[Via Satellite 12-03-2015] Plans to boost to the satellite Search and Rescue (SAR) system in New Zealand and Australia are well underway as a New Zealand-based, $7.2 million satellite ground station reached completion in November. As part of a joint initiative by Maritime New Zealand and the Australian Maritime Safety Authority, the McMurdo Group completed installation of a six-antenna next-generation Medium-Earth Orbit Search and Rescue (MEOSAR) satellite ground station system built near Tuapo in New Zealand. The new system aims to replace the aging Cospas-Sarsat Low-altitude Earth Orbit (LEO) international satellite distress alerting system.
The U.S., France, Canada and former USSR established the original system —known as the LEOSAR system in conjunction with the associated ground receiving stations — in 1979, according to the National Oceanic and Atmospheric Association (NOAA). It operates at 406 MHz and makes use of LEOSAR and Geostationary (GEO) satellites to calculate the location of distress beacons by measuring the Doppler effect on the received beacon signals.
To remedy gaps and delays in beacon activation and alert message generation that occur as a result of satellite orbit patterns, the LEOSAR satellites are being phased out over the next four years in favor of the MEOSAR system. This will also help to augment the sometimes-spotty coverage experienced by New Zealand and Australia due to the limited number of satellites in the system that monitor the Southern Pacific.
“Because of New Zealand’s distance from the equator, the GEO satellites are low on the horizon, which can limit their line-of-sight visibility, particularly in mountainous terrains,” Mike Hill, manager of Rescue Coordination Center New Zealand (RCCNZ) and safety services for Maritime New Zealand, told Via Satellite. “That makes LEO satellites important, but these are limited in number and not always over New Zealand, so there can be delays between a beacon activation and its detection by a LEO satellite.”
As with the current LEOSAR system, when a beacon is activated, the signal will be detected by all MEOSAR satellites in line-of-sight. The more satellites that detect the beacon, the greater the accuracy of positioning information.
According to Hill, the chances of a satellite being in line of sight of beacons will greatly increase as the number of MEOSAR satellites orbiting the Earth continues to rise. There are currently at least 18 MEOSAR satellites operating, compared to five LEOSAR satellites, a number that will jump to over 50 MEOSAR satellites in orbit over the next 10 years.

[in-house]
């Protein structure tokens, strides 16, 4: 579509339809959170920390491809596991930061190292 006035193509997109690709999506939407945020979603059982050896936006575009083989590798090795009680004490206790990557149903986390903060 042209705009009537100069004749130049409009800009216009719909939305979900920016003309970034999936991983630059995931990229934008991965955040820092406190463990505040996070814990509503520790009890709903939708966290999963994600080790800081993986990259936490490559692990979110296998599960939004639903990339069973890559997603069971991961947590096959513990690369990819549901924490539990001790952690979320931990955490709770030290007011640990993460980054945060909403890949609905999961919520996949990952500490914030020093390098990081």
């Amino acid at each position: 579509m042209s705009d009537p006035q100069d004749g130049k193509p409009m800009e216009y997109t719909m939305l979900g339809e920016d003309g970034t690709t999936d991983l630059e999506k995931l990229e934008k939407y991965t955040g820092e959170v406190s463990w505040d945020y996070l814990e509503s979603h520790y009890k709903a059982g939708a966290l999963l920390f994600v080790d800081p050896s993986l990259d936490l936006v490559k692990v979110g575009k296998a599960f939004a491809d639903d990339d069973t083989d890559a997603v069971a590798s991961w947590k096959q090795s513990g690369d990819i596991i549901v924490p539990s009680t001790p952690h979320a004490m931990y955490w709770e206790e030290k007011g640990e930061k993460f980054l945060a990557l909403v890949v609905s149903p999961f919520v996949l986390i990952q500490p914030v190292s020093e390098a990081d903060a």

“As with the LEOSAR system, beacon signals will pass through the MEOSAR satellites to the two ground stations, be processed through the Canberra mission control center, and relayed to the Rescue Coordination Center New Zealand, thus triggering SAR operations,” Hill said, noting that the RCCNZ responds to an estimated 550 beacon alerts each year. “Tests from the new site have already shown detection times will decrease, with test activations picked up every two or three minutes.”
The new ground station, along with a similar receiving station in Western Australia that began construction in 2014 and will be commissioned for use in next year, according to the Australian Maritime Safety Authority, are essential to allow data to be collected from the MEOSAR satellites orbiting over the New Zealand SAR region.
“Without this site, and the site in Western Australia, there would be a significant gap in global SAR satellite coverage in the Southern Hemisphere,” Hill noted.
Maritime New Zealand will now enter a period of testing for the site, after which Cospas-Sarsat will consider data from the ground station to ensure it meets appropriate standards and approve it as part of the global network. While Cospas-Sarsat will not introduce the MEOSAR system for global search and rescue until 2017, the New Zealand site is likely to be providing information for use in search and rescue operations in the New Zealand and Australia regions beginning in mid-2016.
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